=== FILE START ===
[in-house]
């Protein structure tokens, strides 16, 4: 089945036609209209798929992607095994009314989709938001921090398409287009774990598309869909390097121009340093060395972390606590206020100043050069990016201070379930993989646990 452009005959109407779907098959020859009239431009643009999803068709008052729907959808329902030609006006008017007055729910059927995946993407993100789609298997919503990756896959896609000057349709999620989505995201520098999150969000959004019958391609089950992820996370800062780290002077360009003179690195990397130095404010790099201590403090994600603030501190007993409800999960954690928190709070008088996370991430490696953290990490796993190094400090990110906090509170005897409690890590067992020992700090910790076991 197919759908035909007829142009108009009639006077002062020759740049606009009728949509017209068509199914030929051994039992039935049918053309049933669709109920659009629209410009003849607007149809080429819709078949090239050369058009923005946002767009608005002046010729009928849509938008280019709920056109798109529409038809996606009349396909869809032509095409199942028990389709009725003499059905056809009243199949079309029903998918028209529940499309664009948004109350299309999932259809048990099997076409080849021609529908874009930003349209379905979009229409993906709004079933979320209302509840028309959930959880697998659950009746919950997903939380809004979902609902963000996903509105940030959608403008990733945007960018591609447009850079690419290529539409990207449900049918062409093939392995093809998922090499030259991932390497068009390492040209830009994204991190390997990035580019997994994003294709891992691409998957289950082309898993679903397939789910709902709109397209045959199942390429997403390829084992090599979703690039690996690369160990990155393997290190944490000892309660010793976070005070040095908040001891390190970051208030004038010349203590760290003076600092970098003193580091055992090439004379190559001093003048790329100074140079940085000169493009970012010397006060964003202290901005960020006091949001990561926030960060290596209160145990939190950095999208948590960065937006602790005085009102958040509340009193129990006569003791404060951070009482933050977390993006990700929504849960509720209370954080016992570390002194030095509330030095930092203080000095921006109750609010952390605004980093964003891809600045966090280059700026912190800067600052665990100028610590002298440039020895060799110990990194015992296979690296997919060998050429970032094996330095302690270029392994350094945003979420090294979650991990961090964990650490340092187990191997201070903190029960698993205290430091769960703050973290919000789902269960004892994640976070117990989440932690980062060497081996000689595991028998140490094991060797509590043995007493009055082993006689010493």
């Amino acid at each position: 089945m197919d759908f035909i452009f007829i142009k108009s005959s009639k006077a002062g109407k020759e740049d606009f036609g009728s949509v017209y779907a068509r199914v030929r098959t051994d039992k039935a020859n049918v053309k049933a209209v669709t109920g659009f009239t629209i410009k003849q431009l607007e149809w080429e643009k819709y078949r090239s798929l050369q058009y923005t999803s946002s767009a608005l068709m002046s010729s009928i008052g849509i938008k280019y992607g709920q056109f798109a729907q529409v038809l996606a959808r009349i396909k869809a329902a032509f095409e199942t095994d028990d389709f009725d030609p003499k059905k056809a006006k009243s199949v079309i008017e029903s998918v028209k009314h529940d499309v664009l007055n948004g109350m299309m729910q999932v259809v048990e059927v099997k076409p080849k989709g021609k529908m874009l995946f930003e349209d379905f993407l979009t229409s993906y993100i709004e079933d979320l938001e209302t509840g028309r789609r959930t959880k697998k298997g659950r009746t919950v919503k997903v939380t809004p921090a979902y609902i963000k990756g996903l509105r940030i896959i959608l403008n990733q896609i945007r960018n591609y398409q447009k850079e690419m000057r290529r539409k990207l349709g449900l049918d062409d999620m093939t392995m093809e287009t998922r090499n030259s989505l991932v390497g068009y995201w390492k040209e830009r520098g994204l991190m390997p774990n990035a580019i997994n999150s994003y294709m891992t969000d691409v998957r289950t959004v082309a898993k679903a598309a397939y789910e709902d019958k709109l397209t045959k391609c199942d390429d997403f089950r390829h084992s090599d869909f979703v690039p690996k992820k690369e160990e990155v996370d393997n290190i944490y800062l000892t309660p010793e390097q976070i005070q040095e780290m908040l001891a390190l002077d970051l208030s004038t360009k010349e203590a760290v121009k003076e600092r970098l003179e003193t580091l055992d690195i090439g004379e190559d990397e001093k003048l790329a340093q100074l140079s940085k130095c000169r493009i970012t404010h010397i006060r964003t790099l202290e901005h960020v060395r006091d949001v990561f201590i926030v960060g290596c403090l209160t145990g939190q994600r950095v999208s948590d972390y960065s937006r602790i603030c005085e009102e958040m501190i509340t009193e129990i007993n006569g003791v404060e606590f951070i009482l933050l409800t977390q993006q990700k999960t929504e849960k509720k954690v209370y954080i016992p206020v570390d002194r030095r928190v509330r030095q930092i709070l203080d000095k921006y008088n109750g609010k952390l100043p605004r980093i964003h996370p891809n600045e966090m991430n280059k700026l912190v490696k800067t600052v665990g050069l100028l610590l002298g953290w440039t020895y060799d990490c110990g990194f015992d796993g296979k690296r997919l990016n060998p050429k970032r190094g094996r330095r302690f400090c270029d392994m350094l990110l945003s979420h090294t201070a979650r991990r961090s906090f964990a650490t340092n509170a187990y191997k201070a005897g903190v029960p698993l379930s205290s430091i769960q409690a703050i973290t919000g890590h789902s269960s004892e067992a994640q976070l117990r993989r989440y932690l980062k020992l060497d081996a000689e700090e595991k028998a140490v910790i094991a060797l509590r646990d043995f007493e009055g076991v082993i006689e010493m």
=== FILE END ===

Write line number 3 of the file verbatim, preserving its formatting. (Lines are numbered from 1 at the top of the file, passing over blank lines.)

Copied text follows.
């Amino acid at each position: 089945m197919d759908f035909i452009f007829i142009k108009s005959s009639k006077a002062g109407k020759e740049d606009f036609g009728s949509v017209y779907a068509r199914v030929r098959t051994d039992k039935a020859n049918v053309k049933a209209v669709t109920g659009f009239t629209i410009k003849q431009l607007e149809w080429e643009k819709y078949r090239s798929l050369q058009y923005t999803s946002s767009a608005l068709m002046s010729s009928i008052g849509i938008k280019y992607g709920q056109f798109a729907q529409v038809l996606a959808r009349i396909k869809a329902a032509f095409e199942t095994d028990d389709f009725d030609p003499k059905k056809a006006k009243s199949v079309i008017e029903s998918v028209k009314h529940d499309v664009l007055n948004g109350m299309m729910q999932v259809v048990e059927v099997k076409p080849k989709g021609k529908m874009l995946f930003e349209d379905f993407l979009t229409s993906y993100i709004e079933d979320l938001e209302t509840g028309r789609r959930t959880k697998k298997g659950r009746t919950v919503k997903v939380t809004p921090a979902y609902i963000k990756g996903l509105r940030i896959i959608l403008n990733q896609i945007r960018n591609y398409q447009k850079e690419m000057r290529r539409k990207l349709g449900l049918d062409d999620m093939t392995m093809e287009t998922r090499n030259s989505l991932v390497g068009y995201w390492k040209e830009r520098g994204l991190m390997p774990n990035a580019i997994n999150s994003y294709m891992t969000d691409v998957r289950t959004v082309a898993k679903a598309a397939y789910e709902d019958k709109l397209t045959k391609c199942d390429d997403f089950r390829h084992s090599d869909f979703v690039p690996k992820k690369e160990e990155v996370d393997n290190i944490y800062l000892t309660p010793e390097q976070i005070q040095e780290m908040l001891a390190l002077d970051l208030s004038t360009k010349e203590a760290v121009k003076e600092r970098l003179e003193t580091l055992d690195i090439g004379e190559d990397e001093k003048l790329a340093q100074l140079s940085k130095c000169r493009i970012t404010h010397i006060r964003t790099l202290e901005h960020v060395r006091d949001v990561f201590i926030v960060g290596c403090l209160t145990g939190q994600r950095v999208s948590d972390y960065s937006r602790i603030c005085e009102e958040m501190i509340t009193e129990i007993n006569g003791v404060e606590f951070i009482l933050l409800t977390q993006q990700k999960t929504e849960k509720k954690v209370y954080i016992p206020v570390d002194r030095r928190v509330r030095q930092i709070l203080d000095k921006y008088n109750g609010k952390l100043p605004r980093i964003h996370p891809n600045e966090m991430n280059k700026l912190v490696k800067t600052v665990g050069l100028l610590l002298g953290w440039t020895y060799d990490c110990g990194f015992d796993g296979k690296r997919l990016n060998p050429k970032r190094g094996r330095r302690f400090c270029d392994m350094l990110l945003s979420h090294t201070a979650r991990r961090s906090f964990a650490t340092n509170a187990y191997k201070a005897g903190v029960p698993l379930s205290s430091i769960q409690a703050i973290t919000g890590h789902s269960s004892e067992a994640q976070l117990r993989r989440y932690l980062k020992l060497d081996a000689e700090e595991k028998a140490v910790i094991a060797l509590r646990d043995f007493e009055g076991v082993i006689e010493m």